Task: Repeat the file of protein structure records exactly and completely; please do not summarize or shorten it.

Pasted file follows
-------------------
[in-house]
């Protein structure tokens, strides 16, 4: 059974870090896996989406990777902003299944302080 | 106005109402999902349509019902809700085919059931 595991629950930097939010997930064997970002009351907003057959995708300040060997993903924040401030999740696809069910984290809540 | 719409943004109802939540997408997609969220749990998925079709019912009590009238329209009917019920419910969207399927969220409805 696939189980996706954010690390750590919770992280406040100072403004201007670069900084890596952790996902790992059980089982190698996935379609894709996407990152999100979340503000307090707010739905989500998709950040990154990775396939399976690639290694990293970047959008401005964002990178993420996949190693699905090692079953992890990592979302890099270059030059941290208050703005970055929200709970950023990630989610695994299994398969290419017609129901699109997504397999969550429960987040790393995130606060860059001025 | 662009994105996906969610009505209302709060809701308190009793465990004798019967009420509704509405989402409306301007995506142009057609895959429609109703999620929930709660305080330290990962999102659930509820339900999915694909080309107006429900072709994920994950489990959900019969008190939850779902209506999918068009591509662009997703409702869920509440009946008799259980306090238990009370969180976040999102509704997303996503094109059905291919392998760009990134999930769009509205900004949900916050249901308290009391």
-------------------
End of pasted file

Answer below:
[in-house]
């Protein structure tokens, strides 16, 4: 059974870090896996989406990777902003299944302080 | 106005109402999902349509019902809700085919059931 595991629950930097939010997930064997970002009351907003057959995708300040060997993903924040401030999740696809069910984290809540 | 719409943004109802939540997408997609969220749990998925079709019912009590009238329209009917019920419910969207399927969220409805 696939189980996706954010690390750590919770992280406040100072403004201007670069900084890596952790996902790992059980089982190698996935379609894709996407990152999100979340503000307090707010739905989500998709950040990154990775396939399976690639290694990293970047959008401005964002990178993420996949190693699905090692079953992890990592979302890099270059030059941290208050703005970055929200709970950023990630989610695994299994398969290419017609129901699109997504397999969550429960987040790393995130606060860059001025 | 662009994105996906969610009505209302709060809701308190009793465990004798019967009420509704509405989402409306301007995506142009057609895959429609109703999620929930709660305080330290990962999102659930509820339900999915694909080309107006429900072709994920994950489990959900019969008190939850779902209506999918068009591509662009997703409702869920509440009946008799259980306090238990009370969180976040999102509704997303996503094109059905291919392998760009990134999930769009509205900004949900916050249901308290009391």